Carrie Miller

Doctoral candidate, Social and Behavioral Sciences from the Department of Health Behavior and Policy in the School of Medicine at Virginia Commonwealth University

She obtained her Master of Public Health from VCU in 2013.  As part of her recently completed master’s degree, Carrie spent one month in South Africa helping conduct a community-engaged research project.  The research and cultural exchange project, Building Global Bridges, was directed by Dr. Mosavel of the Department of Health Behavior and Policy.  Carrie also assisted with the research of her academic advisor, Dr. Elston Lafata, including an evaluation of colorectal cancer screening behavior among community-dwelling residents of southeast Virginia, and completed a research practicum focused on weight, weight perception and engagement in physical activity.

Summary

She obtained her Master of Public Health from VCU in 2013.  As part of her recently completed master’s degree, Carrie spent one month in South Africa helping conduct a community-engaged research project.  The research and cultural exchange project, Building Global Bridges, was directed by Dr. Mosavel of the Department of Health Behavior and Policy.  Carrie also assisted with the research of her academic advisor, Dr. Elston Lafata, including an evaluation of colorectal cancer screening behavior among community-dwelling residents of southeast Virginia, and completed a research practicum focused on weight, weight perception and engagement in physical activity.

Information

Web: VCU page    LinkedIn

Email: glassmanca@vcu.edu
Phone:
Address: 23284

Biosketch

Prior to graduate school, Carrie worked in a variety of clinical research roles in the private and public sectors.  Her research interests involve the intersection of health and social, behavioral and psychological factors.  She is specifically interested in health promotion and preventive services, especially cancer prevention and control.  Ultimately, Carrie hopes to use the knowledge gained from her work and academic experiences to direct multi-level interventions to promote positive health behavior change in underserved populations.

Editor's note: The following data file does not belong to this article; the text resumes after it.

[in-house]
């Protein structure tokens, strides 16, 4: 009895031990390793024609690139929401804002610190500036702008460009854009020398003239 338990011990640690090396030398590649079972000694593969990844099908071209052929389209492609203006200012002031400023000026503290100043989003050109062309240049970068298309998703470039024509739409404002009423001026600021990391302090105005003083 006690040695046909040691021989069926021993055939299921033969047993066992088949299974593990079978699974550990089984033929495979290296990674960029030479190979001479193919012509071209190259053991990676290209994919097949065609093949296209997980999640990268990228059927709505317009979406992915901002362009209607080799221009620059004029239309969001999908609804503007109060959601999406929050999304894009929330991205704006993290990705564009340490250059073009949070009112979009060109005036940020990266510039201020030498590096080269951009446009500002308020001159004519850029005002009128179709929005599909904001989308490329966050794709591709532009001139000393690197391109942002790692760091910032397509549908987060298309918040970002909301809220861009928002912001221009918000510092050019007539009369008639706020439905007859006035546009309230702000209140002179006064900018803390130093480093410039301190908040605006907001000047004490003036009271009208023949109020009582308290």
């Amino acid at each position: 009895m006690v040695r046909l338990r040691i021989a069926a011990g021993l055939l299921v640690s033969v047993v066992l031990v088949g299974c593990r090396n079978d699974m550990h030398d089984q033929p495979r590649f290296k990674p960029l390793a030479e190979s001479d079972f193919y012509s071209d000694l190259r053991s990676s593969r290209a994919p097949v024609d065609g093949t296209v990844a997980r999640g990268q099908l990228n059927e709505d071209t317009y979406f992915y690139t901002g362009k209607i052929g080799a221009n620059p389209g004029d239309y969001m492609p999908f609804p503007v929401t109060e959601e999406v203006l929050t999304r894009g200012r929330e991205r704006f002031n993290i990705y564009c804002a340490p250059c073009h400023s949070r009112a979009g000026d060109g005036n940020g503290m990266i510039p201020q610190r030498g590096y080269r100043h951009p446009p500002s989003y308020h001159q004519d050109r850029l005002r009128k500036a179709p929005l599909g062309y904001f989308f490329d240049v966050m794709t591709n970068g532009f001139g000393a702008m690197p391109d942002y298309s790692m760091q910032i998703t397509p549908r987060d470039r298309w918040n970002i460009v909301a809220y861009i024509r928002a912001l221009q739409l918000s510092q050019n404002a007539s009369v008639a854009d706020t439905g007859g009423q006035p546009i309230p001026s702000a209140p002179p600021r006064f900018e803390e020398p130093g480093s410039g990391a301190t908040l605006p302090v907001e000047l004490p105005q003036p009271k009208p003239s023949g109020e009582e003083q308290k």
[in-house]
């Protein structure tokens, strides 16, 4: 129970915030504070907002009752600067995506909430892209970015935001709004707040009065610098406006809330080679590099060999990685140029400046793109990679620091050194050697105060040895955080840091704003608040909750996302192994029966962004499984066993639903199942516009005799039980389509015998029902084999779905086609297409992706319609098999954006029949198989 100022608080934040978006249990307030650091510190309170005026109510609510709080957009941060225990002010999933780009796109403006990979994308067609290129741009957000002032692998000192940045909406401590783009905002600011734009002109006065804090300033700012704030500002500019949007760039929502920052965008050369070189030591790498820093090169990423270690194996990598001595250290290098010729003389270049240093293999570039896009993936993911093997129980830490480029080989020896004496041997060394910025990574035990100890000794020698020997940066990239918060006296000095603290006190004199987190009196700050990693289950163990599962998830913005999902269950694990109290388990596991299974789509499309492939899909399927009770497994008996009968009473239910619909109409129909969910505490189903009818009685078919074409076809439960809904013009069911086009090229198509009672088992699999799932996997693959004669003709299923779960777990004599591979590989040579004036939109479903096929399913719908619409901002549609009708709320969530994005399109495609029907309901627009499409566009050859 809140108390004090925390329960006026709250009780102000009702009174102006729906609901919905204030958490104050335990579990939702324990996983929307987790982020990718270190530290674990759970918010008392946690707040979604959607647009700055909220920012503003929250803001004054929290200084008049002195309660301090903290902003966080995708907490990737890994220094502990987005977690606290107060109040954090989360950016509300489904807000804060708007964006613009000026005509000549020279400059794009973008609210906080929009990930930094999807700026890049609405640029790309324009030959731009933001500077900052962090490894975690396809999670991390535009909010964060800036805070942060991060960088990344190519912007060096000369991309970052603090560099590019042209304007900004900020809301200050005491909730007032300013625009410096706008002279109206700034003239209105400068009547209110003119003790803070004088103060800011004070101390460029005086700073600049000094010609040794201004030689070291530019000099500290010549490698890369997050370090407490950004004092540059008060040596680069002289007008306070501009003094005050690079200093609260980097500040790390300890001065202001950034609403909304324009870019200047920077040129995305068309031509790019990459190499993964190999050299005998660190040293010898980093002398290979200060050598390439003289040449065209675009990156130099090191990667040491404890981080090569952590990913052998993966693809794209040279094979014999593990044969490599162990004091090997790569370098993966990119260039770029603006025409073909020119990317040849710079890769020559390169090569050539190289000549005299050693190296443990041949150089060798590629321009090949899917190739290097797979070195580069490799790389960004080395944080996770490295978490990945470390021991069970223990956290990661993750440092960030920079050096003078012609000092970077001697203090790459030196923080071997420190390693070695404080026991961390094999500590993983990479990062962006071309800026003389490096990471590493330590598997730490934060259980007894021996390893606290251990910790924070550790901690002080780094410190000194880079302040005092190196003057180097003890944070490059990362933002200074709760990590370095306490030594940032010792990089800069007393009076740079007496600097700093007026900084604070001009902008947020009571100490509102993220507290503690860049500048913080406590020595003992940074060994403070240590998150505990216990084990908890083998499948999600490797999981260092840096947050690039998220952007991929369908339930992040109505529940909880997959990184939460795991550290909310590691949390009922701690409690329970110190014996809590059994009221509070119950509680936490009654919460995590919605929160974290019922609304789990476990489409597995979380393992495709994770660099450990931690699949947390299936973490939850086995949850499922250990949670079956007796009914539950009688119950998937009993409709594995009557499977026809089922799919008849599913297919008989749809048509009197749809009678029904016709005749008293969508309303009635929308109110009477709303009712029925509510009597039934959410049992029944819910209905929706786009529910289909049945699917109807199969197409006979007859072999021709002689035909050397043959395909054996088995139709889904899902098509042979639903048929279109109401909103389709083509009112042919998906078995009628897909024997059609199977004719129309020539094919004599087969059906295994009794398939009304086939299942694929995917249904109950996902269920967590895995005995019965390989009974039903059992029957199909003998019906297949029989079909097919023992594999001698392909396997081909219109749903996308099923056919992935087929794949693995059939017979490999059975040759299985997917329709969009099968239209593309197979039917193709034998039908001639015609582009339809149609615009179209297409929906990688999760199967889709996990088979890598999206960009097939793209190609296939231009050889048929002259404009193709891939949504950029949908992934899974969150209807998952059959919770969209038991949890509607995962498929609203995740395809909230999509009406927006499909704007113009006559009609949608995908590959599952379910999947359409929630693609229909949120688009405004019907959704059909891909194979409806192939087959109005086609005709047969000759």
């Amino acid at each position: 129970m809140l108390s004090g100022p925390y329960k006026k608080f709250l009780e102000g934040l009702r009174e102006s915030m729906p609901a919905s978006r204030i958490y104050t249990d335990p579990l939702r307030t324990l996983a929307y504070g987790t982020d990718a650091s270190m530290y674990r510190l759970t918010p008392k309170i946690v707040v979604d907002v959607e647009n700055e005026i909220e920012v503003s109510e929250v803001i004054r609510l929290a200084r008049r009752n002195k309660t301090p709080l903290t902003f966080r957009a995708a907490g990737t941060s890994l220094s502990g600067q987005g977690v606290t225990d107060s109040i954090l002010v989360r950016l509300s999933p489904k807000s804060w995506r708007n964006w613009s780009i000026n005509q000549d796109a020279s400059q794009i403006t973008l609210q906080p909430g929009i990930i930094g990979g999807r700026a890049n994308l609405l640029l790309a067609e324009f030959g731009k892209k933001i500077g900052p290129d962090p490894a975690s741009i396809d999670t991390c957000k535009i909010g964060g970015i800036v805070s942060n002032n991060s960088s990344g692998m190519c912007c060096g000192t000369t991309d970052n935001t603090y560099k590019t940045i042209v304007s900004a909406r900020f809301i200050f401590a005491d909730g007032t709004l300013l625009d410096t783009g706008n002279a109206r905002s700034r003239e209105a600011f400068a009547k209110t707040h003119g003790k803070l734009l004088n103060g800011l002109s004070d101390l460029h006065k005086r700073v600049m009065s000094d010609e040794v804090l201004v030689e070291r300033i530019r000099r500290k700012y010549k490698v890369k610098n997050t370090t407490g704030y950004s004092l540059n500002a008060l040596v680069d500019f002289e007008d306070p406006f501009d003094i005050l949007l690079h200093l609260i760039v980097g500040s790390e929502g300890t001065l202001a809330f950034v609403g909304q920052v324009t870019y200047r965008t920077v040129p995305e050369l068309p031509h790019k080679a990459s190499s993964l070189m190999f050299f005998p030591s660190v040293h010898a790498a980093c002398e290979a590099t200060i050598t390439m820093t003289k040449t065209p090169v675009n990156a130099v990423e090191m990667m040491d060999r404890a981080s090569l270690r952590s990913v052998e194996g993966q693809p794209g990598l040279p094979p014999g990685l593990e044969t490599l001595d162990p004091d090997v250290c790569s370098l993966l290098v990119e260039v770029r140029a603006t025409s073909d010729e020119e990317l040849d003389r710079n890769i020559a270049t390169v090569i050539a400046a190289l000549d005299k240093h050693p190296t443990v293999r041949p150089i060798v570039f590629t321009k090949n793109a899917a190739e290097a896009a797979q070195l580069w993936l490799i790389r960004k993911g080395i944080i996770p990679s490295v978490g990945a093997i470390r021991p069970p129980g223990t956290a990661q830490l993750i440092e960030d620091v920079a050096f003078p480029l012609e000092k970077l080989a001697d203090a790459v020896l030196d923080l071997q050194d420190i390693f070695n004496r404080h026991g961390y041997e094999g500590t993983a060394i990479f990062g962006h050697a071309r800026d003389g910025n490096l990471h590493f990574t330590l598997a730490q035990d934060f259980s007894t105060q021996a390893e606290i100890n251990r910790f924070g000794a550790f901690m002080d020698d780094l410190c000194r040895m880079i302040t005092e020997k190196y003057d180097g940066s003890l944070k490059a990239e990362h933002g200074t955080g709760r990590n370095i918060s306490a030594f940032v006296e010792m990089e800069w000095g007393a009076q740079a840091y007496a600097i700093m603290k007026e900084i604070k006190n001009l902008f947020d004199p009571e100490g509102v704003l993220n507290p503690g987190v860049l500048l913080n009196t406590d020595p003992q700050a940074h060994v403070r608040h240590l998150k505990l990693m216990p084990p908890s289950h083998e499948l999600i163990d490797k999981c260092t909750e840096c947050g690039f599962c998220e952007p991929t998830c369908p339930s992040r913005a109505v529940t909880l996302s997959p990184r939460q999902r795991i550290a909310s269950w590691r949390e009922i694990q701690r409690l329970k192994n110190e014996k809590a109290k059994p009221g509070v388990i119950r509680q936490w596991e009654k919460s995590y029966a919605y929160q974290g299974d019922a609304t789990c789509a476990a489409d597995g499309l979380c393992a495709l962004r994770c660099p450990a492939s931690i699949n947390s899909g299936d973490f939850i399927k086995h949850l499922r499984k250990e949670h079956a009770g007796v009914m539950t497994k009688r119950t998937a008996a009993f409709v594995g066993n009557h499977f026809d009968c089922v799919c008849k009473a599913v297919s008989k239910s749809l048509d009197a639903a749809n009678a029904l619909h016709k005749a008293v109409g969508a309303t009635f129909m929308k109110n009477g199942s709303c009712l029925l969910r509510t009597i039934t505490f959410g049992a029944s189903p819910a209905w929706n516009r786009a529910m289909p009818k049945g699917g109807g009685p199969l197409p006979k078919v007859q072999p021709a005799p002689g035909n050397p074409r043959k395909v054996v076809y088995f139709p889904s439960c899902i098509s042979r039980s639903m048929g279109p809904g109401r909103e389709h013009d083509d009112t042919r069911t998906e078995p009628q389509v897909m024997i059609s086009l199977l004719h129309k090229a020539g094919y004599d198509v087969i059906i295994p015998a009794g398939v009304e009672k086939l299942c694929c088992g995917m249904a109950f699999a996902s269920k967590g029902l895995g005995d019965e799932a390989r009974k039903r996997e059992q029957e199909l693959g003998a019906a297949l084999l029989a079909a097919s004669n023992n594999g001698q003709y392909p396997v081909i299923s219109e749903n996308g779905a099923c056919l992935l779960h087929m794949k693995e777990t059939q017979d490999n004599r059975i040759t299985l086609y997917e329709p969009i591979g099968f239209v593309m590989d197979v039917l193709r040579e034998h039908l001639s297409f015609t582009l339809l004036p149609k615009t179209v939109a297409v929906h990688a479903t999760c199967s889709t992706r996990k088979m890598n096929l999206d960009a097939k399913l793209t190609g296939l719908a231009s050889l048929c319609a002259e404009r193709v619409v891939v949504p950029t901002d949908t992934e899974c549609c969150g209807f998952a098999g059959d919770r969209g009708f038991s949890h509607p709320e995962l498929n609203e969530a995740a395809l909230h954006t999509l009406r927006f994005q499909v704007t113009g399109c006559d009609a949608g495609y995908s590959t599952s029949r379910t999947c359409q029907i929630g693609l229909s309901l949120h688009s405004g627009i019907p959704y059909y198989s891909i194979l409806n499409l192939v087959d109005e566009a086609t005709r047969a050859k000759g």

Experience

Graduate Research Assistant
VCU Department of Social and Behavioral Health
August 2012 – Present

Student Research Scholar
Building Global Bridges
July 2013 – August 2013 Durban Area, South Africa

Project Coordinator
VCU Department of Psychology
July 2010 – August 2012
Bostwick Laboratories
Clinical Trials Project Coordinator
Bostwick Laboratories

Senior Research Coordinator
Massey Cancer Center
September 2005 – April 2008 (2 years 8 months)

Education

Virginia Commonwealth University School of Medicine
Doctor of Philosophy (Ph.D.), Social and Behavioral Science
2014 – 2018
Virginia Commonwealth University School of Medicine
Master’s Degree, Master of Public Health
2012 – 2013
Virginia Commonwealth University
Bachelor’s Degree, Psychology
2000 – 2004

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Jeanine GuidryJeanine Guidry

Assistant Professor, Robertson School of Media and Culture, Virginia Commonwealth University

Interests: The role of social media and mobile technology in health, risk, and crisis communication.

Summary

Interests: The role of social media and mobile technology in health, risk, and crisis communication.

Information

Web:   VCU page   Website    LinkedIn page   Twitter: @redheadacademic

Email:  guidryjd@vcu.edu
Address:  Virginia Commonwealth University
Robertson School of Media and Culture
Health Behavior and Policy
901 West Main Street, room 2216
Richmond, VA 23284

Biosketch